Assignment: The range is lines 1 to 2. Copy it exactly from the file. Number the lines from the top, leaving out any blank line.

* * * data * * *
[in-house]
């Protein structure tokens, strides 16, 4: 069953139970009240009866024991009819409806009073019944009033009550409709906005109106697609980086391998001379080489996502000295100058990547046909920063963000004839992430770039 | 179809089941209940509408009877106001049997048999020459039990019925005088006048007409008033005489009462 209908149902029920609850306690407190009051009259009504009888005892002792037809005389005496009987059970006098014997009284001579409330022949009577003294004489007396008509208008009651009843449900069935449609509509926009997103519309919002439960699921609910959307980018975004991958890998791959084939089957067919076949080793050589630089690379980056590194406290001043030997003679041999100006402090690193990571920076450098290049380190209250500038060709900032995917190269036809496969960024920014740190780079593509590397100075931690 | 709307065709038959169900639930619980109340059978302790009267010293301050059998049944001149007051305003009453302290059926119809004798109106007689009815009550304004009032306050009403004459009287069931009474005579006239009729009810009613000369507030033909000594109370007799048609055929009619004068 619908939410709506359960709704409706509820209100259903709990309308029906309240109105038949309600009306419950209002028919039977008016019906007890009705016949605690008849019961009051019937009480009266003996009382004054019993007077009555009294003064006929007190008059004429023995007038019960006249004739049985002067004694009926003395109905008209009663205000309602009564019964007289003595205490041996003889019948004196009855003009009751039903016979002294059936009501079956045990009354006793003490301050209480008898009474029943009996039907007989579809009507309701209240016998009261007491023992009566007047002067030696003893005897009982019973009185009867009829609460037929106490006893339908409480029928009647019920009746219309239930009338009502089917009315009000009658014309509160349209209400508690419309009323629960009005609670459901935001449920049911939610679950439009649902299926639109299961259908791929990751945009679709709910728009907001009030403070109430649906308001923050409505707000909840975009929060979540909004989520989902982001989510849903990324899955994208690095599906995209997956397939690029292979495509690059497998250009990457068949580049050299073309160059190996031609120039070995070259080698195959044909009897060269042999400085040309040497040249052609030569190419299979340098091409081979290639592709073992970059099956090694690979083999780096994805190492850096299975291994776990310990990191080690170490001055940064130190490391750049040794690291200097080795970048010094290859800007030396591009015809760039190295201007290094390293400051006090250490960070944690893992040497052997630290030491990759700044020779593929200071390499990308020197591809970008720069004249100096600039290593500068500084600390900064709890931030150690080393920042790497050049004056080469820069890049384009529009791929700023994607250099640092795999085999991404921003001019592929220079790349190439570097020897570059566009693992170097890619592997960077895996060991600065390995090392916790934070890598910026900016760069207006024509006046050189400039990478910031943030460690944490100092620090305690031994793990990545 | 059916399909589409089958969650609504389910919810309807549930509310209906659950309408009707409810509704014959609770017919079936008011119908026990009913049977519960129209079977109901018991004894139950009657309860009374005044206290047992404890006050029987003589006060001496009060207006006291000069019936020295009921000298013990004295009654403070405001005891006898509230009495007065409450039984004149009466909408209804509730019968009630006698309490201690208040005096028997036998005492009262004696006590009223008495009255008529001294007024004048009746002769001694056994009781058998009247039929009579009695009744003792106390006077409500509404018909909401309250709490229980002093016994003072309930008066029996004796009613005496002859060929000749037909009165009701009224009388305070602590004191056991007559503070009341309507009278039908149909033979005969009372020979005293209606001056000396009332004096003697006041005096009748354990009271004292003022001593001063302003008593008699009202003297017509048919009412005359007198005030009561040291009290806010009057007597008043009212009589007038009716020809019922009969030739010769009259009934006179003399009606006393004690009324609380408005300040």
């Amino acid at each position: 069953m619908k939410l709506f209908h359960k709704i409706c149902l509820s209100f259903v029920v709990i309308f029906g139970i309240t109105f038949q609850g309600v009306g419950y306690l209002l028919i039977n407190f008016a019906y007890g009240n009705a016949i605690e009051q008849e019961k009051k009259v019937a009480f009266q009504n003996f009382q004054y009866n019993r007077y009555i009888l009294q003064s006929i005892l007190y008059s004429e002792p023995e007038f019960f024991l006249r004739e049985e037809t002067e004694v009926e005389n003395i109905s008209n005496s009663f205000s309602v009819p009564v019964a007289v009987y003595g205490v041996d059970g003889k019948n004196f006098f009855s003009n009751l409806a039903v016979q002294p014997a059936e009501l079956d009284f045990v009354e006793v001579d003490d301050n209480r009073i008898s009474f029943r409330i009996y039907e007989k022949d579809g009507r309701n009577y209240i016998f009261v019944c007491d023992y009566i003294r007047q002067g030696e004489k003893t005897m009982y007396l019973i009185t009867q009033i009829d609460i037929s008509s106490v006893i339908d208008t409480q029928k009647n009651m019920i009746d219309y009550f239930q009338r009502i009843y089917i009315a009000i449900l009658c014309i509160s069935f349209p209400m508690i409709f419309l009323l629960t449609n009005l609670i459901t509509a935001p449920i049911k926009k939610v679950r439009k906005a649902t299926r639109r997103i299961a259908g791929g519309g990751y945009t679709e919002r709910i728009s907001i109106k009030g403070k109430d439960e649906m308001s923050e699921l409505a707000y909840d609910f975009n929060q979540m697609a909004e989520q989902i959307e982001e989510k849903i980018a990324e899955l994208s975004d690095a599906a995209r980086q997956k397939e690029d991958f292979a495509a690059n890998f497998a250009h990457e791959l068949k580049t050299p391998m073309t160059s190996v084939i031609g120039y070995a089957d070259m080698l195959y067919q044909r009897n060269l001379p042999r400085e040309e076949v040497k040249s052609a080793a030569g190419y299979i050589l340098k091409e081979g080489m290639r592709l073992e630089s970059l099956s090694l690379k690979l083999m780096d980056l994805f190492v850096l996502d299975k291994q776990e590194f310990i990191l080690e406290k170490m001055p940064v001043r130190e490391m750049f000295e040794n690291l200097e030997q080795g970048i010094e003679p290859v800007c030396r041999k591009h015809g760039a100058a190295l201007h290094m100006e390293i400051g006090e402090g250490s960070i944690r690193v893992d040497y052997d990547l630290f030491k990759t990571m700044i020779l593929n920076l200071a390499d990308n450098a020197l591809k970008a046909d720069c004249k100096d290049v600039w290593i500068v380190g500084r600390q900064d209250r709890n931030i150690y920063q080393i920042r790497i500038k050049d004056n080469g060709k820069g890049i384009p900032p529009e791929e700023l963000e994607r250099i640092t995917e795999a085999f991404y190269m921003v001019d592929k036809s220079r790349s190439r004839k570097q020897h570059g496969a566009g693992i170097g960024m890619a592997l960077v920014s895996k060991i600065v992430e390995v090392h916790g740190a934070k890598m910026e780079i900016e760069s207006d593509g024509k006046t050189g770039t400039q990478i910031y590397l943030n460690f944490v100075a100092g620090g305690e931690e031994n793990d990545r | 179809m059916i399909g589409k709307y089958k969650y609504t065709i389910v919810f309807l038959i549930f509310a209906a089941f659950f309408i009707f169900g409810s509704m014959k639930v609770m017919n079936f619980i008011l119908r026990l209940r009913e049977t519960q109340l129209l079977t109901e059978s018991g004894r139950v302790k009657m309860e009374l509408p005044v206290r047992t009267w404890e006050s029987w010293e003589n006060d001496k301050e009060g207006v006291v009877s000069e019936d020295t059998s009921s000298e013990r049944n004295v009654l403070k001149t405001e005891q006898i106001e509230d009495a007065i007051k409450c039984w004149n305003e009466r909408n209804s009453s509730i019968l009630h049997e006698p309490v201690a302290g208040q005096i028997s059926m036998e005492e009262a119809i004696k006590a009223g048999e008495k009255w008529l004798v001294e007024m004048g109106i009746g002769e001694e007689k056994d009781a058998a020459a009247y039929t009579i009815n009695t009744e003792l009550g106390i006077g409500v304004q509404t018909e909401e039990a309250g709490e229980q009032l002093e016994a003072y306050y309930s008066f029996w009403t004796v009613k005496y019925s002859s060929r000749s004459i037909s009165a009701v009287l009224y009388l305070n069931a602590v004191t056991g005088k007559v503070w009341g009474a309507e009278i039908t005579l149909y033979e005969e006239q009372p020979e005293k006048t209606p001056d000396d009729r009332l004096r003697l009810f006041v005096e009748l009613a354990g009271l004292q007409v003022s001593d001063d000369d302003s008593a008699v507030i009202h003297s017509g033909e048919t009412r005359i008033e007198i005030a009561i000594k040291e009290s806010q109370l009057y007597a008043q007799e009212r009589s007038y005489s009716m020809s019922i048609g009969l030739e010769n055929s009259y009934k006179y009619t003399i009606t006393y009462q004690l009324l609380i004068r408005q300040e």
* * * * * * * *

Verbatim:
[in-house]
């Protein structure tokens, strides 16, 4: 069953139970009240009866024991009819409806009073019944009033009550409709906005109106697609980086391998001379080489996502000295100058990547046909920063963000004839992430770039 | 179809089941209940509408009877106001049997048999020459039990019925005088006048007409008033005489009462 209908149902029920609850306690407190009051009259009504009888005892002792037809005389005496009987059970006098014997009284001579409330022949009577003294004489007396008509208008009651009843449900069935449609509509926009997103519309919002439960699921609910959307980018975004991958890998791959084939089957067919076949080793050589630089690379980056590194406290001043030997003679041999100006402090690193990571920076450098290049380190209250500038060709900032995917190269036809496969960024920014740190780079593509590397100075931690 | 709307065709038959169900639930619980109340059978302790009267010293301050059998049944001149007051305003009453302290059926119809004798109106007689009815009550304004009032306050009403004459009287069931009474005579006239009729009810009613000369507030033909000594109370007799048609055929009619004068 619908939410709506359960709704409706509820209100259903709990309308029906309240109105038949309600009306419950209002028919039977008016019906007890009705016949605690008849019961009051019937009480009266003996009382004054019993007077009555009294003064006929007190008059004429023995007038019960006249004739049985002067004694009926003395109905008209009663205000309602009564019964007289003595205490041996003889019948004196009855003009009751039903016979002294059936009501079956045990009354006793003490301050209480008898009474029943009996039907007989579809009507309701209240016998009261007491023992009566007047002067030696003893005897009982019973009185009867009829609460037929106490006893339908409480029928009647019920009746219309239930009338009502089917009315009000009658014309509160349209209400508690419309009323629960009005609670459901935001449920049911939610679950439009649902299926639109299961259908791929990751945009679709709910728009907001009030403070109430649906308001923050409505707000909840975009929060979540909004989520989902982001989510849903990324899955994208690095599906995209997956397939690029292979495509690059497998250009990457068949580049050299073309160059190996031609120039070995070259080698195959044909009897060269042999400085040309040497040249052609030569190419299979340098091409081979290639592709073992970059099956090694690979083999780096994805190492850096299975291994776990310990990191080690170490001055940064130190490391750049040794690291200097080795970048010094290859800007030396591009015809760039190295201007290094390293400051006090250490960070944690893992040497052997630290030491990759700044020779593929200071390499990308020197591809970008720069004249100096600039290593500068500084600390900064709890931030150690080393920042790497050049004056080469820069890049384009529009791929700023994607250099640092795999085999991404921003001019592929220079790349190439570097020897570059566009693992170097890619592997960077895996060991600065390995090392916790934070890598910026900016760069207006024509006046050189400039990478910031943030460690944490100092620090305690031994793990990545 | 059916399909589409089958969650609504389910919810309807549930509310209906659950309408009707409810509704014959609770017919079936008011119908026990009913049977519960129209079977109901018991004894139950009657309860009374005044206290047992404890006050029987003589006060001496009060207006006291000069019936020295009921000298013990004295009654403070405001005891006898509230009495007065409450039984004149009466909408209804509730019968009630006698309490201690208040005096028997036998005492009262004696006590009223008495009255008529001294007024004048009746002769001694056994009781058998009247039929009579009695009744003792106390006077409500509404018909909401309250709490229980002093016994003072309930008066029996004796009613005496002859060929000749037909009165009701009224009388305070602590004191056991007559503070009341309507009278039908149909033979005969009372020979005293209606001056000396009332004096003697006041005096009748354990009271004292003022001593001063302003008593008699009202003297017509048919009412005359007198005030009561040291009290806010009057007597008043009212009589007038009716020809019922009969030739010769009259009934006179003399009606006393004690009324609380408005300040």